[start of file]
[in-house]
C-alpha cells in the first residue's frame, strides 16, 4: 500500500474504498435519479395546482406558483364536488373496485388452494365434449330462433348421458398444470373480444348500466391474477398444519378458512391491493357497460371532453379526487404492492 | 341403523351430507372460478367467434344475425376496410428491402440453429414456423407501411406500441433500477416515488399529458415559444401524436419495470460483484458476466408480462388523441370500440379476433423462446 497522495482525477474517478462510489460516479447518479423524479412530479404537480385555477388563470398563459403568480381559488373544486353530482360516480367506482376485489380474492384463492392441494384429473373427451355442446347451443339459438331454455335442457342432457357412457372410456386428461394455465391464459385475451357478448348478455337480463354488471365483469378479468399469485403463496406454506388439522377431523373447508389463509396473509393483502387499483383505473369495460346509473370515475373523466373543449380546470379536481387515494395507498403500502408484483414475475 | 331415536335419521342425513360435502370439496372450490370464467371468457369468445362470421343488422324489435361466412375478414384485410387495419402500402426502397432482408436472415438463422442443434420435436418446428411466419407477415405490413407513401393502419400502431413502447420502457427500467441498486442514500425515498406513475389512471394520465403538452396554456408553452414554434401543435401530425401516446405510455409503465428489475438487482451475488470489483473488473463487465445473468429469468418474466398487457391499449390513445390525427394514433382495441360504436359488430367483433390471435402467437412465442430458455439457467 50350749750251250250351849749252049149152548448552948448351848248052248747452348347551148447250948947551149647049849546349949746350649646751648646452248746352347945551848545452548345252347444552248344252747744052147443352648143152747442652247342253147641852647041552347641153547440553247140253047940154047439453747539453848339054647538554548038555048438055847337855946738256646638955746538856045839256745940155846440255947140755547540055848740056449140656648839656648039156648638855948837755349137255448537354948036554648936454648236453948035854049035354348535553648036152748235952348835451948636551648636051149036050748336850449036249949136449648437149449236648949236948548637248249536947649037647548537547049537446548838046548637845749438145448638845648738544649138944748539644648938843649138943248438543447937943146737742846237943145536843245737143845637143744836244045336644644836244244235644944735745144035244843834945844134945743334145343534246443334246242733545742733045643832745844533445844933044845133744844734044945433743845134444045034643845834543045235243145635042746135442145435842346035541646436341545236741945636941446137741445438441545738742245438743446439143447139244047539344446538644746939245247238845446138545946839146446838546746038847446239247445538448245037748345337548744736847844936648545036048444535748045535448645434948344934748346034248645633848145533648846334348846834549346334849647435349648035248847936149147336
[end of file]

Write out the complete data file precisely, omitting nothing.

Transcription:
[in-house]
C-alpha cells in the first residue's frame, strides 16, 4: 500500500474504498435519479395546482406558483364536488373496485388452494365434449330462433348421458398444470373480444348500466391474477398444519378458512391491493357497460371532453379526487404492492 | 341403523351430507372460478367467434344475425376496410428491402440453429414456423407501411406500441433500477416515488399529458415559444401524436419495470460483484458476466408480462388523441370500440379476433423462446 497522495482525477474517478462510489460516479447518479423524479412530479404537480385555477388563470398563459403568480381559488373544486353530482360516480367506482376485489380474492384463492392441494384429473373427451355442446347451443339459438331454455335442457342432457357412457372410456386428461394455465391464459385475451357478448348478455337480463354488471365483469378479468399469485403463496406454506388439522377431523373447508389463509396473509393483502387499483383505473369495460346509473370515475373523466373543449380546470379536481387515494395507498403500502408484483414475475 | 331415536335419521342425513360435502370439496372450490370464467371468457369468445362470421343488422324489435361466412375478414384485410387495419402500402426502397432482408436472415438463422442443434420435436418446428411466419407477415405490413407513401393502419400502431413502447420502457427500467441498486442514500425515498406513475389512471394520465403538452396554456408553452414554434401543435401530425401516446405510455409503465428489475438487482451475488470489483473488473463487465445473468429469468418474466398487457391499449390513445390525427394514433382495441360504436359488430367483433390471435402467437412465442430458455439457467 50350749750251250250351849749252049149152548448552948448351848248052248747452348347551148447250948947551149647049849546349949746350649646751648646452248746352347945551848545452548345252347444552248344252747744052147443352648143152747442652247342253147641852647041552347641153547440553247140253047940154047439453747539453848339054647538554548038555048438055847337855946738256646638955746538856045839256745940155846440255947140755547540055848740056449140656648839656648039156648638855948837755349137255448537354948036554648936454648236453948035854049035354348535553648036152748235952348835451948636551648636051149036050748336850449036249949136449648437149449236648949236948548637248249536947649037647548537547049537446548838046548637845749438145448638845648738544649138944748539644648938843649138943248438543447937943146737742846237943145536843245737143845637143744836244045336644644836244244235644944735745144035244843834945844134945743334145343534246443334246242733545742733045643832745844533445844933044845133744844734044945433743845134444045034643845834543045235243145635042746135442145435842346035541646436341545236741945636941446137741445438441545738742245438743446439143447139244047539344446538644746939245247238845446138545946839146446838546746038847446239247445538448245037748345337548744736847844936648545036048444535748045535448645434948344934748346034248645633848145533648846334348846834549346334849647435349648035248847936149147336